The other day I was scrolling through my Facebook feed, and noticed a post from Casio Education claiming the Casio fx-9750GII was better in the classroom than "the competition". They compared the speed, functionality, and ease-of-use of their calculator to the popular TI-84 Plus CE. This intrigued me, as I'm a pretty diehard fan for the TI-84 Plus family, and had to see what they were offering up as proof.

So, I watched the video, which had them running an emulated Casio fx-9750GII and an emulated TI-84 Plus CE side-by-side. The person recording input the functions:

Code:
Y1=3X˛-2X-1
Y2=-2X+2

To my surprise, the Casio calculator spit the image onto the screen as soon as the Draw tab was pressed. And to my dismay, the TI-84+CE just sat there when the Graph button was pressed, and pondered and equated where to put both lines, one at a time. My first reaction was, "Surely not. Something finicky is going on here. They've obviously done something with the software to speed up theirs and slow down the 84+CE."

Of course, I had to confirm the speeds myself on both of those respective calculators, and sure enough, the results were correct. This set me on a hunt to see how other graphing calculators performed graphing these two functions. I ran the test on the:
  • TI-82
  • TI-83
  • TI-84 Plus
  • TI-84 Plus C Silver Edition
  • TI-84 Plus CE
  • TI-92 Plus
  • TI-Nspire CX
  • Casio fx-9750G Plus
  • Casio fx-9750GII
  • Casio CFX-9850GB Plus
  • Casio fx-9860G
  • HP Prime
  • HP 50g

As you can see, the list is quite extensive. At the behest of Christopher "Kerm Martian" Mitchell, I even recorded my experience testing each calculator. Note that I would have included the Casio Prizm, but for some reason my keyboard is no longer responding and I'm unsure what could be the cause.

Anyways, it was quite interesting to see the varying results I came across on such a wide variety of graphing calculators. The HP Prime, the TI-Nspire, the Casio fx-9750GII, and the Casio fx-9860G were quite quick to get their answers displayed on their graphs. You can see results in the graph and video below.

If graphing things isn't a 'make or break' reason for buying a particular calculator, I highly recommend you checking out our Back to School 2016 guide regarding which calculator is currently being recommended for this school year's purchase.

Yeah I saw the TI-Planet graphing speed comparison chart a few weeks ago and was shocked to see the two Casio calculators being much faster than the Z80/ez80 calculators. Not only that but they rivals the Nspire.

It stands in contrast to their BASIC languages speed, which is atrocious on Casio models considering the fact they run on 58 MHz SH4 processors (or 118 MHz in the case of the much slower ClassPad II).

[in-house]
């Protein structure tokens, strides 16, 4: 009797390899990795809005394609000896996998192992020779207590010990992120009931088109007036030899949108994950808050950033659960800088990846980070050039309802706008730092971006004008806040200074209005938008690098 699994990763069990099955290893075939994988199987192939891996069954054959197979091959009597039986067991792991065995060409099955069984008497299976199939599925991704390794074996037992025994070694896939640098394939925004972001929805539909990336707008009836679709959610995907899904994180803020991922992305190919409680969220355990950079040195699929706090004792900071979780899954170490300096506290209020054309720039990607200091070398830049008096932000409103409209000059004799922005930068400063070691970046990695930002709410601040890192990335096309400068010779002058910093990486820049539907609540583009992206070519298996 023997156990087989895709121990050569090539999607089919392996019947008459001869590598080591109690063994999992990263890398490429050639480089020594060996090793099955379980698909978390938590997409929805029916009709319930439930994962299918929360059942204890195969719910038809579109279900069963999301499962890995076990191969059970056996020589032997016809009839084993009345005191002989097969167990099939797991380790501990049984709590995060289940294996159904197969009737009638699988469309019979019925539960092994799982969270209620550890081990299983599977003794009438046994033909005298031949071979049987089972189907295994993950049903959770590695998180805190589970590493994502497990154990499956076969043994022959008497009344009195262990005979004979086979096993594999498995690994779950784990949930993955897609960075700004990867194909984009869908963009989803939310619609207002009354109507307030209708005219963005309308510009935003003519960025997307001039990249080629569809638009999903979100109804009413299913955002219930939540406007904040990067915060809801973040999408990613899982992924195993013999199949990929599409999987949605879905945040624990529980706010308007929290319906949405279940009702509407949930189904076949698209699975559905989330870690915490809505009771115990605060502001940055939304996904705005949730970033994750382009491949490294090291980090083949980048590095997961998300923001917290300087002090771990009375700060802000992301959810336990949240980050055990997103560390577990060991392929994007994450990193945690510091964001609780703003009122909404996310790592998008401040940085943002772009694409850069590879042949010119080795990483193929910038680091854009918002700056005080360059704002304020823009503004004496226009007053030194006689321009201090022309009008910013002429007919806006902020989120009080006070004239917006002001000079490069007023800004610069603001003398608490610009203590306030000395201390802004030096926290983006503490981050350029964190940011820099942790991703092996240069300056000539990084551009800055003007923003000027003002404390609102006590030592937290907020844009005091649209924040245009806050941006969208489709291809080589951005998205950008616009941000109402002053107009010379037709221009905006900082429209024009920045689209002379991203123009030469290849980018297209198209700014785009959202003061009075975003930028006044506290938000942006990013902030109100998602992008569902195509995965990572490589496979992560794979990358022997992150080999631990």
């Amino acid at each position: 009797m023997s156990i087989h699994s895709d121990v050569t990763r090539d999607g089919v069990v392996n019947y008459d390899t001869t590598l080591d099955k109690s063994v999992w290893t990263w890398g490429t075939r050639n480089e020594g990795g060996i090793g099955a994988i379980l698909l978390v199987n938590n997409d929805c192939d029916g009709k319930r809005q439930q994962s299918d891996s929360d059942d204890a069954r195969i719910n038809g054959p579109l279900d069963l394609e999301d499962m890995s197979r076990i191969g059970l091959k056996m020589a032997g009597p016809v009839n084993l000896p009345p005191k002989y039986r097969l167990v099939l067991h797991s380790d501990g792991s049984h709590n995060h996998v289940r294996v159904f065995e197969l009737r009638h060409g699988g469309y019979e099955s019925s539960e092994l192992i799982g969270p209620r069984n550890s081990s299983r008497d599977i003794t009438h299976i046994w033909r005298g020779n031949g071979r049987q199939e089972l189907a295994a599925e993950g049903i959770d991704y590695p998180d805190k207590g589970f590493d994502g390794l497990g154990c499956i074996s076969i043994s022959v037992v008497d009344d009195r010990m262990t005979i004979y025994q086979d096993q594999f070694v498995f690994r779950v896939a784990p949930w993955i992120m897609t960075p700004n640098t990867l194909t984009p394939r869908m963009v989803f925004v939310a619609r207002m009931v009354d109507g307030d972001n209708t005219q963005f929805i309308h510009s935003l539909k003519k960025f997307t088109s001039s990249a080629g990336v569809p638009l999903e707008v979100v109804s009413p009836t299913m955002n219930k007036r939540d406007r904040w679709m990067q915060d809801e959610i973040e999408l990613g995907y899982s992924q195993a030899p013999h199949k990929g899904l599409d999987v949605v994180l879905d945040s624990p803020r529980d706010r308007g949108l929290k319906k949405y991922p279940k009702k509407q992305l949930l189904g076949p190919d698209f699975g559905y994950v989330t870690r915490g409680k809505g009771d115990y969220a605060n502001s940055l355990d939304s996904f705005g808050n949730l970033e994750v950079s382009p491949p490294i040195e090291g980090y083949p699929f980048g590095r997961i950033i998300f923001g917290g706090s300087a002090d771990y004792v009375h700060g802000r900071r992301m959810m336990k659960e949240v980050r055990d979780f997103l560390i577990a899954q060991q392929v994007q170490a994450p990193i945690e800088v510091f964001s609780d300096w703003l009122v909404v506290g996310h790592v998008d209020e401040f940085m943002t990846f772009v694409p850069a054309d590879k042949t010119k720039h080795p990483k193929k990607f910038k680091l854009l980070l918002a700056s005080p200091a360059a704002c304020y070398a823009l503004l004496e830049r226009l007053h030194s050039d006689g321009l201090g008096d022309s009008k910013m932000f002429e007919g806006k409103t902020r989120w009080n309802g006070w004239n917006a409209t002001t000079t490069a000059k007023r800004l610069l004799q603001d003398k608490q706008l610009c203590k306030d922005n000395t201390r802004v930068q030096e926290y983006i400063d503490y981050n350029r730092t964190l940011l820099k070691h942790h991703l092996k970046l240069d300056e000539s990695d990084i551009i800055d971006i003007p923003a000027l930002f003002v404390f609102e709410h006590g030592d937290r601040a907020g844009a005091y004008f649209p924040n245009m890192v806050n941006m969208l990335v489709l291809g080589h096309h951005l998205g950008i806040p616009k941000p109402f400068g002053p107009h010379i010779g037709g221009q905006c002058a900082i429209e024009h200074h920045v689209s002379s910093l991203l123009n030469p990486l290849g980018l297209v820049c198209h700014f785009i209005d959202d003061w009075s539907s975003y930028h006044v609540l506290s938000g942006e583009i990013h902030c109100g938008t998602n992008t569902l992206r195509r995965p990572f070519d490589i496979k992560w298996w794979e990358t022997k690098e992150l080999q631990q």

One thing to note, though, is that the newer TI-84 Plus OSes, as well as the color models, detects asymptotes by default. I don't remember if it's still possible to disable that option, but with the option enabled graphing is much slower on the TI-84 Plus (over three times slower IIRC). Do we know if other models detect asymtotes?
Whoa. I wonder where the Ti-83 Plus is on this chart?
DJ: I can't say I keep up with their news posts, any imagery here is stuff that Kerm made, along with my video that I recorded. Did the whole thing on a whim when I saw the facebook post from Casio. :p

Random: Went ahead and ignored the 83+, because it wouldn't be too far off from the 83 or 82. And I'm not 100% certain I still have just a normal 83+
tifreak8x wrote:
DJ: I can't say I keep up with their news posts, any imagery here is stuff that Kerm made, along with my video that I recorded. Did the whole thing on a whim when I saw the facebook post from Casio. :p
Yeah, this was an independent project; I'm afraid I too don't really keep up with what they post, other than what they're kind enough to cross-post here. tifreak8x showed me this and his work, and I added the intro/conclusion and the chart.

tifreak8x wrote:
Random: Went ahead and ignored the 83+, because it wouldn't be too far off from the 83 or 82. And I'm not 100% certain I still have just a normal 83+
Based on the trend, it would have fallen somewhere between the TI-83 and the TI-84 Plus.
Looks like I'm getting about 5.6 seconds on my 83+, although that's with low batteries.

Edit: And about 7.7-7.8 seconds of actual plot time on my HP 200LX. It can only plot one function at a time, so I calculated only the time it was performing the actual plot, not time navigating the menus to get back to the second function and plot it.

Enjoy a terrible quality video filmed with my phone in poor lighting.

I just redid the test above on a TI-84 Plus CE with asymptotes turned OFF and I got about 2.5 seconds.

I have no clue how to disable asymptote detection on a regular TI-84 Plus, other than downgrading to an older OS.
I did the same test, with and without asymptotes, and the results were similar. Without, it was just under 2.5 seconds, but with asymptotes on, I got 9 seconds.